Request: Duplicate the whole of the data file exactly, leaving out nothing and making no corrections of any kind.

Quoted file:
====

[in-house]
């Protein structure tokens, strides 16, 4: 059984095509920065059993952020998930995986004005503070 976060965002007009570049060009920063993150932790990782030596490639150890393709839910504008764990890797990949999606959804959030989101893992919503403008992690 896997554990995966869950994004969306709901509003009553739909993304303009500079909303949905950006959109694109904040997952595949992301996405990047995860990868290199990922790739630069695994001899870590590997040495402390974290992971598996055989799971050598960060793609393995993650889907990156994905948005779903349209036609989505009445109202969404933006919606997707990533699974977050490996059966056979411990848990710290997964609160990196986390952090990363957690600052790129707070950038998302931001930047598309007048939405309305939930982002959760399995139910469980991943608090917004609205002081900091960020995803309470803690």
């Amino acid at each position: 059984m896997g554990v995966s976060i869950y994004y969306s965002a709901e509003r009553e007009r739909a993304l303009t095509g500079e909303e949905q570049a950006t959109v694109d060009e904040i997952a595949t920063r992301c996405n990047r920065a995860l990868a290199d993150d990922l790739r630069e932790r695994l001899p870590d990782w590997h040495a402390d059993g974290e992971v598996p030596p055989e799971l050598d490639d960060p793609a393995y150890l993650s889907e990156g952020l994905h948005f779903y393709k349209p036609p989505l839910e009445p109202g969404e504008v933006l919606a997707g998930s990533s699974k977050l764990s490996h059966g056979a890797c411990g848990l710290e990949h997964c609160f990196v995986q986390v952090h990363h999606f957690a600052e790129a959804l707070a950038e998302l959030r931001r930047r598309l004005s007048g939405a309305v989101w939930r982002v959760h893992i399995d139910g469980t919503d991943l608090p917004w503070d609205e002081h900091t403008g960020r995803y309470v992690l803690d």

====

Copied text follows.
[in-house]
């Protein structure tokens, strides 16, 4: 059984095509920065059993952020998930995986004005503070 976060965002007009570049060009920063993150932790990782030596490639150890393709839910504008764990890797990949999606959804959030989101893992919503403008992690 896997554990995966869950994004969306709901509003009553739909993304303009500079909303949905950006959109694109904040997952595949992301996405990047995860990868290199990922790739630069695994001899870590590997040495402390974290992971598996055989799971050598960060793609393995993650889907990156994905948005779903349209036609989505009445109202969404933006919606997707990533699974977050490996059966056979411990848990710290997964609160990196986390952090990363957690600052790129707070950038998302931001930047598309007048939405309305939930982002959760399995139910469980991943608090917004609205002081900091960020995803309470803690």
């Amino acid at each position: 059984m896997g554990v995966s976060i869950y994004y969306s965002a709901e509003r009553e007009r739909a993304l303009t095509g500079e909303e949905q570049a950006t959109v694109d060009e904040i997952a595949t920063r992301c996405n990047r920065a995860l990868a290199d993150d990922l790739r630069e932790r695994l001899p870590d990782w590997h040495a402390d059993g974290e992971v598996p030596p055989e799971l050598d490639d960060p793609a393995y150890l993650s889907e990156g952020l994905h948005f779903y393709k349209p036609p989505l839910e009445p109202g969404e504008v933006l919606a997707g998930s990533s699974k977050l764990s490996h059966g056979a890797c411990g848990l710290e990949h997964c609160f990196v995986q986390v952090h990363h999606f957690a600052e790129a959804l707070a950038e998302l959030r931001r930047r598309l004005s007048g939405a309305v989101w939930r982002v959760h893992i399995d139910g469980t919503d991943l608090p917004w503070d609205e002081h900091t403008g960020r995803y309470v992690l803690d």